The final four episodes of Asura’s Wrath take all of the game's crazy spectacle and mix it with some shockingly thoughtful themes.
Asura’s Wrath is a simple game that tells a simple revenge story. It doesn’t do anything new or interesting with this basic premise. This story progresses as you expect with the characters that you expect taking on the roles that you expect. There are no surprises... until the cliffhanger ending. Leaving aside the ethical issue of purposely cutting off the end of the game and selling it as DLC, this DLC is worth the price or at least a gander on YouTube (which is what I did) because the final four episodes take the crazy spectacle of Asura’s Wrath and mix it with some shockingly thoughtful themes.
It’s interesting to watch this DLC so soon after seeing Prometheus, since both that film and this game deal with similar themes in a similar manner. The biggest criticism of the movie is that it prioritizes themes above character and plot. Its supporters mostly agree but go on to say that themes and the exploration of those themes are effective enough to warrant seeing it -- despite the plot and character problems. All of this could also be used to describe Asura’s Wrath.
The game begins with Asura, a demigod who protects the planet from the monstrous Ghoma, being betrayed by his fellow demigods. He’s killed, but he comes back to life and seeks revenge on those who wronged him. This story has been told before. However, when the DLC begins we learn that all of the conflicts in the game -- the war between the Ghoma and the demigods and the internal war between Asura and the demigods -- were manufactured by one supporting character. This supporting character reveals himself to be “The True God” and explains that he gave the demigods their power and unleashed the Ghoma upon the world as a test: Whoever killed the source of the Ghoma would be deemed worthy of taking up the mantle as divine ruler of this world.
Like Prometheus, Asura’s Wrath uses theological questions as the basis for a standard genre story (that genre would be horror and action, respectively). In the game, the theological elements exist mainly to justify the over-the-top supernatural fight scenes, but the implications for the common man are thought provoking. The idea is that those without power are pointless in the divine scheme of things, that the entirety of human history is just a trial for eight blessed individuals. In other words, we’re all essentially NPCs in someone else’s game.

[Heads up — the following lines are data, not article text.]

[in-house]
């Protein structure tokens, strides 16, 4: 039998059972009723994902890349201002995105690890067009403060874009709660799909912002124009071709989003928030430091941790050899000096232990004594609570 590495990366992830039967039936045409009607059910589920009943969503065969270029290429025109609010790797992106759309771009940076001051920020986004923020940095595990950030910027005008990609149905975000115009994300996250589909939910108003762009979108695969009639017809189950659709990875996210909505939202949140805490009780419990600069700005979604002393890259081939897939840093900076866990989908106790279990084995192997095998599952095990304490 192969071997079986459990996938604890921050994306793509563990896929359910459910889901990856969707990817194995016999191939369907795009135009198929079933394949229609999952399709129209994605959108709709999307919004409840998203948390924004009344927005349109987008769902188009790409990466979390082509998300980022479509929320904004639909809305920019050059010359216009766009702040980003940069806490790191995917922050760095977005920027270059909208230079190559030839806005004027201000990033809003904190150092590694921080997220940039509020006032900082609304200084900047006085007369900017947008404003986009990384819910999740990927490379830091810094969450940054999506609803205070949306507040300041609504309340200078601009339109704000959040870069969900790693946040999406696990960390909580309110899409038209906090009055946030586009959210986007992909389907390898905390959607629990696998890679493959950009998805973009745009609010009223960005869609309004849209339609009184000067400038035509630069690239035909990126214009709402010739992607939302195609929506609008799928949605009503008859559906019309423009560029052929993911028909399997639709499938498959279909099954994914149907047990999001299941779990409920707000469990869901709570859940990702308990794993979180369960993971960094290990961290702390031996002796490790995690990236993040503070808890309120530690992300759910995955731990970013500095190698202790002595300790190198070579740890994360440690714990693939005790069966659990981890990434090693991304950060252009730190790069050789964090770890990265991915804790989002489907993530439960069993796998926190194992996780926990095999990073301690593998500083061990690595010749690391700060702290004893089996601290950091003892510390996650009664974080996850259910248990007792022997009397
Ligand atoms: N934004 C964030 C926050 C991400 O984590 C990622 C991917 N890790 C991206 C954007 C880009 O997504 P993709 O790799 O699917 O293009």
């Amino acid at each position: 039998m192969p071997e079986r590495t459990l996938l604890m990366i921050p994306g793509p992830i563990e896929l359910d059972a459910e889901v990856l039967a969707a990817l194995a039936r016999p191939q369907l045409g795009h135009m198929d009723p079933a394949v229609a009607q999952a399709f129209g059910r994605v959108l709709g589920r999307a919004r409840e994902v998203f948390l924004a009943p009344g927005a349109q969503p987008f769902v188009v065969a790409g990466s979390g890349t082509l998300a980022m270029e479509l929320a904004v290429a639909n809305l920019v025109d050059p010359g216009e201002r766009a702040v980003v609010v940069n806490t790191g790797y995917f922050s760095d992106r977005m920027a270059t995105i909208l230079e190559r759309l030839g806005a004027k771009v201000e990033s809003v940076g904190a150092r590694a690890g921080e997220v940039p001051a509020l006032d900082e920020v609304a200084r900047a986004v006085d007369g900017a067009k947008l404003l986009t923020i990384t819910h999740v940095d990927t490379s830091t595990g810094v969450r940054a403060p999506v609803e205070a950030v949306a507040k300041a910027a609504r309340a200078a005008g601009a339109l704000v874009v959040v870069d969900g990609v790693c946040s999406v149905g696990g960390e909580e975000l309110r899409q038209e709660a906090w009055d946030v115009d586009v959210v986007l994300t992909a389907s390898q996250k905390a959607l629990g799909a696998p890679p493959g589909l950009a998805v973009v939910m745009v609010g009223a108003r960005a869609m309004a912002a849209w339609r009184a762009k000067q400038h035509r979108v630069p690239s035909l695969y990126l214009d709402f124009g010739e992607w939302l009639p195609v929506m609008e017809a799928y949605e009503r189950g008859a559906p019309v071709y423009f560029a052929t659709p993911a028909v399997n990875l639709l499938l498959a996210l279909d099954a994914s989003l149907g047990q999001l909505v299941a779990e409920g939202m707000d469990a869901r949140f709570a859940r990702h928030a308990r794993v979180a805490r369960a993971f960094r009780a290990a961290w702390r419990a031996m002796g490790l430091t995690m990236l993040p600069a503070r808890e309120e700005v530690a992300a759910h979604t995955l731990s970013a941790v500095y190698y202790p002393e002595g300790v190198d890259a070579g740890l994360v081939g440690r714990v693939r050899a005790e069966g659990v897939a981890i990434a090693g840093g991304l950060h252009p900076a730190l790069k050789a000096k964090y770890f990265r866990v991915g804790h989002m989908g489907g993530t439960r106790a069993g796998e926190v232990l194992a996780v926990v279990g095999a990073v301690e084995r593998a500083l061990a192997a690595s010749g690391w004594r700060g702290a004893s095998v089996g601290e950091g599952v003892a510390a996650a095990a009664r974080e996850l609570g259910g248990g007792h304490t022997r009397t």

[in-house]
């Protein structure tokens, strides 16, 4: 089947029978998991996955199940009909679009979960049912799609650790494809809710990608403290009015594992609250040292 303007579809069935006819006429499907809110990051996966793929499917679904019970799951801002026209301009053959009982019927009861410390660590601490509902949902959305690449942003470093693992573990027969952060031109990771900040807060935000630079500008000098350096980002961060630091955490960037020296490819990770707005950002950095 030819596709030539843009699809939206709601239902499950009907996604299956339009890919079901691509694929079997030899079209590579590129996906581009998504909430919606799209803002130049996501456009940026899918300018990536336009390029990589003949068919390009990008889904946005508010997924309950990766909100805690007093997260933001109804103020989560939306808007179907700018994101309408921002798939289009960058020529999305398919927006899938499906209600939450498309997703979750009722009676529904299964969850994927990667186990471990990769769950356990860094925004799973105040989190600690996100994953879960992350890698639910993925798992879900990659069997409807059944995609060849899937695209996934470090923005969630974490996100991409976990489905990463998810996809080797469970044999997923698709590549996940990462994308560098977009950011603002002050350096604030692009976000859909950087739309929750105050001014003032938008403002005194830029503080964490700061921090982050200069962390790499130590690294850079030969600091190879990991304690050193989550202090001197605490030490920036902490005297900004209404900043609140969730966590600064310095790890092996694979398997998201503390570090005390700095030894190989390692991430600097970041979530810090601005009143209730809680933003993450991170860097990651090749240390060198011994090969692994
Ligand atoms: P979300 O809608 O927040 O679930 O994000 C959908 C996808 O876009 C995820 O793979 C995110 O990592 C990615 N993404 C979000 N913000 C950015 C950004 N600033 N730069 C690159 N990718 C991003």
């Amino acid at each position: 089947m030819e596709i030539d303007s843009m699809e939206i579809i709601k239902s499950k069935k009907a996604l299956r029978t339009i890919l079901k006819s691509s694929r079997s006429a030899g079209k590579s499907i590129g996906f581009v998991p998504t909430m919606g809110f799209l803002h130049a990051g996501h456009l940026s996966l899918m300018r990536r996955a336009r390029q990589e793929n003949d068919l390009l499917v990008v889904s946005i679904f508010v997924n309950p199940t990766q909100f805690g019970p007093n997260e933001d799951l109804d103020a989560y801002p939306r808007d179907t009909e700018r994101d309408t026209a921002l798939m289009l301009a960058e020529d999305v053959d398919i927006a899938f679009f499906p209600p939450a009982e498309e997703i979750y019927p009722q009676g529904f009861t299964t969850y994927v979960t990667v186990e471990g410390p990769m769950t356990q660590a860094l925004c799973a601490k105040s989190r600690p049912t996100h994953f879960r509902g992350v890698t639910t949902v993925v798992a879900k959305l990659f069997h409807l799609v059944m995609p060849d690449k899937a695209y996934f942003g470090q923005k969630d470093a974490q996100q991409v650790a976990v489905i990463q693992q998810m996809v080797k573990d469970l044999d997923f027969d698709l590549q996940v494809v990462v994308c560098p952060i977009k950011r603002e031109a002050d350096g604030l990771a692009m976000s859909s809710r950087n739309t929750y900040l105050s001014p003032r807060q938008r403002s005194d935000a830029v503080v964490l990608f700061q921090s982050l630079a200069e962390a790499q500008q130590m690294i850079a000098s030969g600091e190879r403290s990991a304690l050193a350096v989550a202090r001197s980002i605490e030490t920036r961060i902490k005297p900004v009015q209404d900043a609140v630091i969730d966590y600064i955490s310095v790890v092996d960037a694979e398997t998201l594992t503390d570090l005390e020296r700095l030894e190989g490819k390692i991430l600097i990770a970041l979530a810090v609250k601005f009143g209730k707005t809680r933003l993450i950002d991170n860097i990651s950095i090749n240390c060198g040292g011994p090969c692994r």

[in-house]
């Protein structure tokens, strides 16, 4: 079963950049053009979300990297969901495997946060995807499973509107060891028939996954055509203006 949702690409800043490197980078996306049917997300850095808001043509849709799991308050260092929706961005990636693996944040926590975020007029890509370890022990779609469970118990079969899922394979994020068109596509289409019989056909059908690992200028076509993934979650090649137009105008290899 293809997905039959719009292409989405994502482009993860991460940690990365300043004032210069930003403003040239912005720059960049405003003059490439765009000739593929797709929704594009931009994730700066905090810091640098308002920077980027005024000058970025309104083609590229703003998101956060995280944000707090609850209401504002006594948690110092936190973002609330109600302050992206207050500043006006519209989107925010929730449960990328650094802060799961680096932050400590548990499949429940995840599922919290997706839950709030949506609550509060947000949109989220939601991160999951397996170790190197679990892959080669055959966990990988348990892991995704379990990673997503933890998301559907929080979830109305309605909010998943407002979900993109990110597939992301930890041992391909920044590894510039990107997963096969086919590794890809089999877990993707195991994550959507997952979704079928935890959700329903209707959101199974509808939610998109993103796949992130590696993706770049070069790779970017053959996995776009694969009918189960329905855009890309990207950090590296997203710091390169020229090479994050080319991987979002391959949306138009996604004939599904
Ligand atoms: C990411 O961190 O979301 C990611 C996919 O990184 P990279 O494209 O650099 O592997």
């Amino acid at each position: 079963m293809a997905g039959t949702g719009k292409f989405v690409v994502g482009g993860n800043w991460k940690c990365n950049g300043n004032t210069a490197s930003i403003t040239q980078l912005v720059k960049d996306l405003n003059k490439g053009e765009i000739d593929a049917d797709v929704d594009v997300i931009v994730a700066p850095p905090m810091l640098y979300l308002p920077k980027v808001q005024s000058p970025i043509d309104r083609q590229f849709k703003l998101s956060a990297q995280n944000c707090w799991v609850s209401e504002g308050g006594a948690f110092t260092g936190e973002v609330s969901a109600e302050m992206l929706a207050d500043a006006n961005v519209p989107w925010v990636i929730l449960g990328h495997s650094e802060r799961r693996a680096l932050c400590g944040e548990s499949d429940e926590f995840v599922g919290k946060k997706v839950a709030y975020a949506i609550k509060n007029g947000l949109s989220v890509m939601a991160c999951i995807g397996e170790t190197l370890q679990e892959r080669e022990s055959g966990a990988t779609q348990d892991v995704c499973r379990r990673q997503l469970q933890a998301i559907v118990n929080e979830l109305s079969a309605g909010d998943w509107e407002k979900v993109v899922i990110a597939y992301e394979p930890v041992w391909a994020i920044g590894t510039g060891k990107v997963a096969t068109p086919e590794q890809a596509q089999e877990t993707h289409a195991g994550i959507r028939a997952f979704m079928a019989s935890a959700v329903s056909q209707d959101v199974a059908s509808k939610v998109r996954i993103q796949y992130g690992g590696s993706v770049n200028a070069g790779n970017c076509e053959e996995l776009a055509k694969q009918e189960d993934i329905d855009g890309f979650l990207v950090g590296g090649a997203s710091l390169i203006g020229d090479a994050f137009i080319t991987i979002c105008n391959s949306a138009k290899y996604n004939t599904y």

This nihilism is reinforced by the actions of the True God. He’s indifferent to everything that has happened previously. He just wants to officially end the trial by making Asura accept this new role as ruler. Asura doesn’t have a choice in the matter. He has completed the trial, and now he has to take the next step. This is why he was created and anything that he wants besides that purpose is irrelevant. The True God is completely unsympathetic to the plight of his creations, both human and demigod.
The sudden introduction of such a twist and character should be considered bad writing. It really is an unearned twist, but it works in Asura’s Wrath because the game realizes that this twist comes out of nowhere. The True God says, “I praise you,” to Asura multiple times as if this phrase is supposed to be an incredible compliment -- and from his point of view it is: God offering his praise to his creation. But Asura always rejects this praise -- usually violently --because from his point of view, which is also the player’s point of view, it is meaningless praise from a stranger who has just shown up out of nowhere. This moment raises an interesting theological question. Does praise from God matter if you don’t know who he is? In this case, the True God’s indifference to man is mirrored by Asura’s indifference to the True God.
Naturally Asura ends up fighting the this God, and at this point, the scale of the game becomes so big that it is almost unbelievable unless you see it for yourself. These visuals sell the stakes of the battle. When flying towards God’s big Buddha base in space (not making this up), you see galaxies in the background instead of stars, a subtle change that implies that your battle has ramifications for more than just your world. God then starts throwing planets at you, reaffirming his indifference towards the worlds that he (possibly) created.
The penultimate stage is an ethereal plain of water that stretches out forever under a blue sky. It looks like a heavenly place. However, when God enters his final transformation (again, not making this up), the moment that this new form touches the water everything turns grey and white, like the colors of the world have been inverted, like everything has been wiped from existence. It’s an element of spectacle, but that grand spectacle is backed up by the recently introduced grand themes.
For the most part, Asura’s Wrath is a fun and weird game but nothing spectacular. The epilogue DLC feel like a very different game as it very quickly takes on grand narrative ambitions and backs it up with a sense of scale that gives new meaning to the word “universal”. It proves that even the wildest spectacle doesn’t have to be stupid.